Whilst vulnerable children and the children of key workers are still attending our schools, the majority of pupils are following Government instructions and staying at home, often with parents who are still working, albeit from their residences.
Every family is different, and here at Vine Schools Trust we are very aware that each family, each parent or carer, and each child will be affected by lockdown differently. For some, structure will be key, although no-one is suggesting six straight hours of learning at the kitchen table! For others, just getting through each hour and each day without excessive tension or anxiety will be a sufficient goal.
It’s clear from the media that in addition to the strain teaching and support staff are presently under, there is added pressure for parents and carers to ensure that children are not only kept safe and educated but kept entertained as well.
With download and streaming speeds potentially slower as a result of more online activity, parents and carers working at home clambering to remain connected to the work server while the children attempt a full day of lessons could prove impossible. Help is at hand though, and some of the ideas on social media are quite simple, and in unprecedented times like these, perhaps simple is the best route.
- Keep teaching slots short. It’s better to keep children engaged for a few hours than spend a whole day on things they are not enjoying and not retaining. Use the three-day weekend plan perhaps? Schedule Monday to Thursday, maybe 2-4 hours a day maximum to ensure the true impact of participated focused learning.
- Mix it up at bit, use cookery when doing Maths with weights & measures. Utilise English by reading the recipe or writing a shopping list. Get them sorting through the cupboards, stacking items in date order. Think outside the box and keep them concentrating.
- Offline is just as fabulous and getting hands on is so rewarding, from paints and crafts or simply reading a book, playing noughts and crosses or doing a puzzle. Adding an educational twist to family time with a board game is great fun. Rummikub is very popular for the logicians and don’t forget the old favourites like Scrabble and Monopoly as well.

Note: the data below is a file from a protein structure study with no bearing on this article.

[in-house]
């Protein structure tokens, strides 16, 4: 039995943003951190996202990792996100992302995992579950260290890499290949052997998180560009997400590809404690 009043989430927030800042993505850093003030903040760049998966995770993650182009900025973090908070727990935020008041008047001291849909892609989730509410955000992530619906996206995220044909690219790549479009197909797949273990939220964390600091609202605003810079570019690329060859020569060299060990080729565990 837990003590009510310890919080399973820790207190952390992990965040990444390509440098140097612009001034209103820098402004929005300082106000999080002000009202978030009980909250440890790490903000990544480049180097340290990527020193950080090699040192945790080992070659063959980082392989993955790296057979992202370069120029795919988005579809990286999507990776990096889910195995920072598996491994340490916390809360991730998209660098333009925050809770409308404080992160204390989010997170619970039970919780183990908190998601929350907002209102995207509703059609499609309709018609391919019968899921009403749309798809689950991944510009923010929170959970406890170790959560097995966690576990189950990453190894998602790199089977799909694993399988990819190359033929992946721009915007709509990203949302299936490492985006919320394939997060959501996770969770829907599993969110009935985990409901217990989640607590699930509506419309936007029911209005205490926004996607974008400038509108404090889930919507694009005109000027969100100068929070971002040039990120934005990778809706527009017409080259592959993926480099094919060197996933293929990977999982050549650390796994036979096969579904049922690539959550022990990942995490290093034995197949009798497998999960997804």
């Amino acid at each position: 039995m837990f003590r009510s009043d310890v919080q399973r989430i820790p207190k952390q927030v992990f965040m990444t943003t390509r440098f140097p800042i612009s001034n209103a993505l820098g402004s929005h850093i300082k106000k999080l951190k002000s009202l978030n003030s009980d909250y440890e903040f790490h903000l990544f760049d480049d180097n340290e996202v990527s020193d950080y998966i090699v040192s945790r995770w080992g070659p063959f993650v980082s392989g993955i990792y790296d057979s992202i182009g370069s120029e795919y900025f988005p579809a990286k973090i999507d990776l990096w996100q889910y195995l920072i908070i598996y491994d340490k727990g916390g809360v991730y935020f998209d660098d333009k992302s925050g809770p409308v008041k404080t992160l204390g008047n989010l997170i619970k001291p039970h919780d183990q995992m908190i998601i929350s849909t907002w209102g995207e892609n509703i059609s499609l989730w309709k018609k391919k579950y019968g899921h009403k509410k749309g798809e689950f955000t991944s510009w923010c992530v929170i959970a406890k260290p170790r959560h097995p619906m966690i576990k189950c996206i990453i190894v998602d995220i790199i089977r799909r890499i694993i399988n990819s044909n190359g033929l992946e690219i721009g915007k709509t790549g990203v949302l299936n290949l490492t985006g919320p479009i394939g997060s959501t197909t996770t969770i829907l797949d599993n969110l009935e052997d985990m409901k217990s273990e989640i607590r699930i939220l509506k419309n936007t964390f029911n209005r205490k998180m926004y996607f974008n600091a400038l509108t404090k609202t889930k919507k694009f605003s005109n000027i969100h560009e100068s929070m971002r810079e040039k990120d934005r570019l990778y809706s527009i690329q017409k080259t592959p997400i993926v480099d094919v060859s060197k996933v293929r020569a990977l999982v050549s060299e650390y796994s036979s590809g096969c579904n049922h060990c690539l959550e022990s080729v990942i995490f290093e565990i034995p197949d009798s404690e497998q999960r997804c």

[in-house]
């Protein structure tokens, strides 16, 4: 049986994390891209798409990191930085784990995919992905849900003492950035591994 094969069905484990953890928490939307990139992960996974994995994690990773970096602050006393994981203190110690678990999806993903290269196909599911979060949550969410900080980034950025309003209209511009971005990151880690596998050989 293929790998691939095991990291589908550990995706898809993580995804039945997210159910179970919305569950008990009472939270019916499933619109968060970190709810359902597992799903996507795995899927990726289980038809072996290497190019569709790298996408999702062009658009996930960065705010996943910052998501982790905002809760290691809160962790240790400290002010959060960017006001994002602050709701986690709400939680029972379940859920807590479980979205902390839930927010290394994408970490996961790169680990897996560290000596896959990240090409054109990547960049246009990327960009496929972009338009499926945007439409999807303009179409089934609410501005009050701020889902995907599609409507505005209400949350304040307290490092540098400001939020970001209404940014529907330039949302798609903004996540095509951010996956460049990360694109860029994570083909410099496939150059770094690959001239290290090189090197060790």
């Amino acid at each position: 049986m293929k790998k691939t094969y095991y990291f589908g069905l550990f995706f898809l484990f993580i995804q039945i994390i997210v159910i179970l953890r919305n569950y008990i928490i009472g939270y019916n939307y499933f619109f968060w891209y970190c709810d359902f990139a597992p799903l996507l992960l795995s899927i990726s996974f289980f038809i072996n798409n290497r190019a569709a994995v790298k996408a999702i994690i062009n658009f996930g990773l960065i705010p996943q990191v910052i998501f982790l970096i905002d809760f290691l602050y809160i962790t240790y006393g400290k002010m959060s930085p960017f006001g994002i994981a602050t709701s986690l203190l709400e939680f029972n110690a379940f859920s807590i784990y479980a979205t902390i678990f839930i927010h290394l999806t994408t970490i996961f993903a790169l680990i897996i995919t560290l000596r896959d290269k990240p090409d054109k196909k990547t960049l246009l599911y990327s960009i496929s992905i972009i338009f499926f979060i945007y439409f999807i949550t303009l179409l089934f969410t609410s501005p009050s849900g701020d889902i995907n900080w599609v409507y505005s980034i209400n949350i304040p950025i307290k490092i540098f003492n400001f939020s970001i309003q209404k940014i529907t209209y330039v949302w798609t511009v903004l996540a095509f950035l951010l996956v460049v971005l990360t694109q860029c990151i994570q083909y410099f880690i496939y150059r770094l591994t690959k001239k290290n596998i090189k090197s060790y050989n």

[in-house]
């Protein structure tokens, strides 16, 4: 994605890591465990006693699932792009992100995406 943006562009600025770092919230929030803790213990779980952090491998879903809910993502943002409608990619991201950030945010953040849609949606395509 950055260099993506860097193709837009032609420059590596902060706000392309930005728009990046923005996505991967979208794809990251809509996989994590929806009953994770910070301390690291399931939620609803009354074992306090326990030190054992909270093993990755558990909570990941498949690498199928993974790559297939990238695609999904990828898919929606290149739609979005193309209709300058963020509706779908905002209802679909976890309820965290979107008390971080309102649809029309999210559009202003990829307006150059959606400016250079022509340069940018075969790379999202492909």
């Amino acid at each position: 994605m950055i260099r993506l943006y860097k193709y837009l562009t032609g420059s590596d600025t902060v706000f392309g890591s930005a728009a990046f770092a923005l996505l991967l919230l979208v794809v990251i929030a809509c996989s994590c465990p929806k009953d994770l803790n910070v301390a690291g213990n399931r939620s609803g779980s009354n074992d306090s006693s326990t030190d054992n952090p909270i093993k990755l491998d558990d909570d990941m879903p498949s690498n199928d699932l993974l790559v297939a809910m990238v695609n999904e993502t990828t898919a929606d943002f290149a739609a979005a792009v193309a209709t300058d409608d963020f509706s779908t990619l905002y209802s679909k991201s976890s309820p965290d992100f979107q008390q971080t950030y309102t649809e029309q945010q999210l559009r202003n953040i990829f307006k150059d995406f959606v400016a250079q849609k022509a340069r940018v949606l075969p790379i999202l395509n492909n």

- The TV is your friend – If you haven’t yet found the likes of Horrible Histories for your KS2 children, now is the time, just two or three episodes at a time are very insightful. Use the TV for down time too because everyone needs a break occasionally.
- IT lessons can include your child showing you how to use the iPad to its full capacity. Maybe get them to chat with grandparents or other family members for a while, once a day? Allow use of the Xbox or PS4, but maybe encourage them to expand their range of games by including some more educational games. Get them to talk to you about online safety, ask them to research stuff online, perhaps as part of an ongoing project.
- Even if it’s bug-hunting on the doorstep, or leaf collecting in the car park, get them outside. Like plants, children need fresh air. Allow them to get the sun on their faces and if possible, get them running about a little too.
- Keep them moving, because physical exercise is still a very important part of a child’s development. Even in the smallest spaces, getting the heart rate up a little, once or twice a day can ensure continued wellbeing both mentally and physically.
- The pandemic has taken us out of our comfort zones, and the same can be said of our children. Allow them to learn a new skill that they simply wouldn’t have done at school traditionally, from pruning bushes, planting seeds and setting the BBQ for a well wrapped up grill, to using the washing machine and folding laundry. Allow them to feel useful in the home in this strange time.
- Friend time is something most children are desperately lacking right now and it’s a struggle all of its own. Some are blessed with siblings, hopefully that they interact well with, but some only-children could battle loneliness during this period. A quick call, facetime or a chat over the fence at a safe distance can make a real difference.
But, when all is said and done, and no matter the outcome, you can honestly say that you will never again have this time with your children at home.
Enjoy the spring as it emerges and embrace the Easter festival, commemorating the resurrection of Jesus. Most importantly, please stay safe everyone.
‘I am the vine; you are the branches. If you remain in me and I in you, you will bear much fruit’
© The Diocese of Chelmsford Vine Schools Trust 2020 a company limited by guarantee and registered in England. No 8709542.
Registered address: The Diocese of Chelmsford Vine Schools Trust, Diocesan Offices, 53, New Street, Chelmsford, Essex CM1 1AT.